Eye On Wisconsin

18 Mar

I went to the eye doctor last week and lasted about three minutes before I started telling him about my roller derby class. He said he was very appreciative of the sport because he used to play goalie in hockey.

“Were you any good?” I couldn’t help but ask.

“Must’ve been… I played on my college team for two years.” I smiled appreciatively but couldn’t talk due to my chin resting on a platform so he could blind me in just the right spot with the various lights. (At least I assume it was multiple lights. Perhaps the goal of the eye torture device is to make you see double.)

Since he was a very nice man, I was curious. “Who did you play for?” I asked, expecting the name of a small and well-meaning school. Macalester, Dartmouth, etc.

“The University of…” he paused, perhaps for emphasis, “Wisconsin.”

Eye On Wisconsin (Story O'Clock)At this point, Badger bells went off in my head. As all alumni know, meeting a fellow Badger is equivalent to discovering a distant cousin you never knew you had. And, if all goes well, frolicking off into the sunset with linked arms is the end goal. Or is that just me?

“I’m a Badger too!” I said, trying to wrap my brain around the fact that not only is my trusted eye doctor of many years a Badger, but that my eye doctor was a Badger hockey goalie.

After various forms of light torture to each dilated pupil, we shared graduation years. When he said 1969, I realized what that meant.

“So you were there for the protests?”

“Oh yes,” he said, shaking his head. “It got to be so bad that by spring semester of my senior year, I wouldn’t leave my apartment to go to class. It was too dangerous.”

He then proceeded to tell me horror stories from my very own campus. Tear gas thrown into lecture halls for no reason. Linebackers taking out police so students could escape. ROTC kids with their fingers on machine guns pointed at student buildings. I always enjoyed sharing protest facts with visiting friends (two buildings I often frequented were specifically built so that students couldn’t take them over, for example), but I hadn’t really stopped to think what life was like on a daily basis for students just like me until I heard about it firsthand.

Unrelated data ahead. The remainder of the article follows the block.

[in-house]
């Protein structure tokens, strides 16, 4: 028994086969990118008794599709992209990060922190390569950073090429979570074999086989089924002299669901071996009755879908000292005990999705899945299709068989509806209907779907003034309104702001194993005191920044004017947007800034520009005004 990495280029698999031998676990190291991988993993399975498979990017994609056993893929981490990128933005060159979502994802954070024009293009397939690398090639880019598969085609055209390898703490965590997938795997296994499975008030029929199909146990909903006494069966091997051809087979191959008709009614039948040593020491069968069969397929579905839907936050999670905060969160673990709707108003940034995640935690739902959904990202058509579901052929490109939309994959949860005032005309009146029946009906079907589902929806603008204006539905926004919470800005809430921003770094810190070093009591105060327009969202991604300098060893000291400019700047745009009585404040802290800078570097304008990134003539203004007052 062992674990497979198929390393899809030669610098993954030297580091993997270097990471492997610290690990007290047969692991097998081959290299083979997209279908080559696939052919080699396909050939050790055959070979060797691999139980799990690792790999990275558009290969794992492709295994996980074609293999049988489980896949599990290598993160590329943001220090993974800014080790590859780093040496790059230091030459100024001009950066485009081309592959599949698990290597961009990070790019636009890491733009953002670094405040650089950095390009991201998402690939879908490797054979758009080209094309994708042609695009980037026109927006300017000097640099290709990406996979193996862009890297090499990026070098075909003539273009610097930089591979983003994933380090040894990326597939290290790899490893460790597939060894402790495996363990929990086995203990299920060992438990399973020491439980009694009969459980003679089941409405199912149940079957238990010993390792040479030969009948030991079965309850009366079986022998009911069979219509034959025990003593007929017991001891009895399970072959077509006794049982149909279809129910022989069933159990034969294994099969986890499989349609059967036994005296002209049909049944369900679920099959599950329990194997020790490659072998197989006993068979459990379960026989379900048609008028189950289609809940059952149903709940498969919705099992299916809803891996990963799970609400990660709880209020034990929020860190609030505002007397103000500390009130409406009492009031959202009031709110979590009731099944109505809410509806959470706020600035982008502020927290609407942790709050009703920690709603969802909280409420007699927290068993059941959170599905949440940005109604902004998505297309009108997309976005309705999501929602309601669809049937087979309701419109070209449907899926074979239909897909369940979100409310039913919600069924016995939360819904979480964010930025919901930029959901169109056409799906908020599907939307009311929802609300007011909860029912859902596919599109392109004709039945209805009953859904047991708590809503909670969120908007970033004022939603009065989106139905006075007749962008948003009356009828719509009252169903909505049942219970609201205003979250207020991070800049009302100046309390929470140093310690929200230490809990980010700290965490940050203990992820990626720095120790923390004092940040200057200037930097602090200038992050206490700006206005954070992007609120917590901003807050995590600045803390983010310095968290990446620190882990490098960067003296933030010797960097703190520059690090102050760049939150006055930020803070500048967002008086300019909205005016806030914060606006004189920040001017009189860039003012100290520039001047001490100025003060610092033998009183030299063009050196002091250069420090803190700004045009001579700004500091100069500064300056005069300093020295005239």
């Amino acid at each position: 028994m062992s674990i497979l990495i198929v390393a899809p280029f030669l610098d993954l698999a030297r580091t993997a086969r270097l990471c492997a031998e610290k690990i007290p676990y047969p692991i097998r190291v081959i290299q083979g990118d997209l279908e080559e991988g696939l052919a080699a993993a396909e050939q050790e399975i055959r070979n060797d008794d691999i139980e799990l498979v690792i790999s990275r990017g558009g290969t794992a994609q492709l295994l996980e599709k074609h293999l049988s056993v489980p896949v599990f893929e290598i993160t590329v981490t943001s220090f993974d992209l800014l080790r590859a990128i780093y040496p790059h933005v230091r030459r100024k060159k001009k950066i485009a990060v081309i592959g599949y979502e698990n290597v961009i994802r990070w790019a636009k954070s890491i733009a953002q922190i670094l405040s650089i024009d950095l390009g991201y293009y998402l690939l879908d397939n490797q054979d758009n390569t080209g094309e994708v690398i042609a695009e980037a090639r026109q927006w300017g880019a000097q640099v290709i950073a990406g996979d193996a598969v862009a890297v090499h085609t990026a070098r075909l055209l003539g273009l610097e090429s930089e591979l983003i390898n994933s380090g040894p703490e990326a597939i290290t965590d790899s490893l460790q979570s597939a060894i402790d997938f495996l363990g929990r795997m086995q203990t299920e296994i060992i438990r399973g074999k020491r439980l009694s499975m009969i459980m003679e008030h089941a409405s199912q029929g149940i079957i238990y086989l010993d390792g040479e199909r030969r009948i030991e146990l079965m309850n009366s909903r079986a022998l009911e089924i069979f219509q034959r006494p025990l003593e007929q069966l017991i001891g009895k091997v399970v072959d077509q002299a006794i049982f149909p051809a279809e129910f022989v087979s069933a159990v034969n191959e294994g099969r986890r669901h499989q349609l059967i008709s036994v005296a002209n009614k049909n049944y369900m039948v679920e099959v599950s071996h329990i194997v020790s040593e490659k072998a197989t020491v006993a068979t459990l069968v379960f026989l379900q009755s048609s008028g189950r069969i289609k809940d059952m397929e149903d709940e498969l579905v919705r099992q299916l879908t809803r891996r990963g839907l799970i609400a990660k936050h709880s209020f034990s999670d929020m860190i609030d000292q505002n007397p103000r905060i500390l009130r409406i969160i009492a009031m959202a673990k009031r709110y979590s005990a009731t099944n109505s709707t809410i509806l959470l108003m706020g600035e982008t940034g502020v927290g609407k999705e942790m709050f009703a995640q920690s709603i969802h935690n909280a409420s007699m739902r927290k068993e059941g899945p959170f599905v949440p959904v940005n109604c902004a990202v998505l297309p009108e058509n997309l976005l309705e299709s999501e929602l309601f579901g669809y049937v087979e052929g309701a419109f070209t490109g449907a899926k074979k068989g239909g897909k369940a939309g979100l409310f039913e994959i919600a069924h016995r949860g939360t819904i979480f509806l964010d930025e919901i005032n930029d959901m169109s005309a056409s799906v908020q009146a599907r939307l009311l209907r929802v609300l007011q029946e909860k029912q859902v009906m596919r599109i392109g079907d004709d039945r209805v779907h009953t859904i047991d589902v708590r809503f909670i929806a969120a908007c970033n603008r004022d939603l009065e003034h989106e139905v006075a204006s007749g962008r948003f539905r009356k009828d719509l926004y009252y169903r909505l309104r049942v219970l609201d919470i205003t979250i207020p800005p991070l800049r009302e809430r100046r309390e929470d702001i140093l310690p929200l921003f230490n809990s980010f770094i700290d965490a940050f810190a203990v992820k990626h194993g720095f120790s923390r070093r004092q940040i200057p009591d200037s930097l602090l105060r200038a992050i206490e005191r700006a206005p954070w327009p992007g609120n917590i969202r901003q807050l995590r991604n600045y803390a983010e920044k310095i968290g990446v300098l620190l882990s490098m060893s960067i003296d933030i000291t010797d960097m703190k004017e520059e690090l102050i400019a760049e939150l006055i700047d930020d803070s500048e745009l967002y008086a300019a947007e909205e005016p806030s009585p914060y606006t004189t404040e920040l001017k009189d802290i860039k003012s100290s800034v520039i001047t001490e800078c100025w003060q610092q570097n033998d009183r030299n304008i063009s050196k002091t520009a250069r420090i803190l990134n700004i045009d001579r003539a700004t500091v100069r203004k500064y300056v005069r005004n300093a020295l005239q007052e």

And this is why my blog is called Story O’Clock. It’s been said a million times in countless ways, but stories connect us. They define us. They carry on our legacies. It’s all fine and good to read about the student protests of the sixties in a textbook, but talking to a real person who was there gives it real meaning.

Listen to your elders, kid. You just might learn something.

(And can I just mention one more time that my eye doctor played goalie for the Badgers hockey team?!?)


One Response to “Eye On Wisconsin”

  1. Sandy October 17, 2013 at 12:09 pm #

    Just read this! Wish I’d read it before! Really enjoyed it.

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